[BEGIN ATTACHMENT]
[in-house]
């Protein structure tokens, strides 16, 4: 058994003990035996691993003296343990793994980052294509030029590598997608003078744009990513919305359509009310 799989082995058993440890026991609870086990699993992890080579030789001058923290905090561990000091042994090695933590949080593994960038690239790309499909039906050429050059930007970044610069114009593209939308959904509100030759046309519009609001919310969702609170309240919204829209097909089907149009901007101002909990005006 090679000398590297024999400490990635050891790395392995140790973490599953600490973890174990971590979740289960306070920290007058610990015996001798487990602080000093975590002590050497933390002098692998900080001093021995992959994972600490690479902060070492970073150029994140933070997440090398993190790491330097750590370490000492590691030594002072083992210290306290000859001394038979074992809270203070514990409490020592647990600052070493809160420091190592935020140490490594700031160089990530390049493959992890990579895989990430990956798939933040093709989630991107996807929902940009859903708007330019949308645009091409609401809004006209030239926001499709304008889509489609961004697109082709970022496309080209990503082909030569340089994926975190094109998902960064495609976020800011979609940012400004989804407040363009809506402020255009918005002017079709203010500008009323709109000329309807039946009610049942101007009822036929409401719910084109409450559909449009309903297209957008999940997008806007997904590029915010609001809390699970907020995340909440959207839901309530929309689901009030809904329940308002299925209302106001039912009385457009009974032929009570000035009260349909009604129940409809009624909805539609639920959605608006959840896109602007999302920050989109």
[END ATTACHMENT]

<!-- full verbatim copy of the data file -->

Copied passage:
[in-house]
């Protein structure tokens, strides 16, 4: 058994003990035996691993003296343990793994980052294509030029590598997608003078744009990513919305359509009310 799989082995058993440890026991609870086990699993992890080579030789001058923290905090561990000091042994090695933590949080593994960038690239790309499909039906050429050059930007970044610069114009593209939308959904509100030759046309519009609001919310969702609170309240919204829209097909089907149009901007101002909990005006 090679000398590297024999400490990635050891790395392995140790973490599953600490973890174990971590979740289960306070920290007058610990015996001798487990602080000093975590002590050497933390002098692998900080001093021995992959994972600490690479902060070492970073150029994140933070997440090398993190790491330097750590370490000492590691030594002072083992210290306290000859001394038979074992809270203070514990409490020592647990600052070493809160420091190592935020140490490594700031160089990530390049493959992890990579895989990430990956798939933040093709989630991107996807929902940009859903708007330019949308645009091409609401809004006209030239926001499709304008889509489609961004697109082709970022496309080209990503082909030569340089994926975190094109998902960064495609976020800011979609940012400004989804407040363009809506402020255009918005002017079709203010500008009323709109000329309807039946009610049942101007009822036929409401719910084109409450559909449009309903297209957008999940997008806007997904590029915010609001809390699970907020995340909440959207839901309530929309689901009030809904329940308002299925209302106001039912009385457009009974032929009570000035009260349909009604129940409809009624909805539609639920959605608006959840896109602007999302920050989109």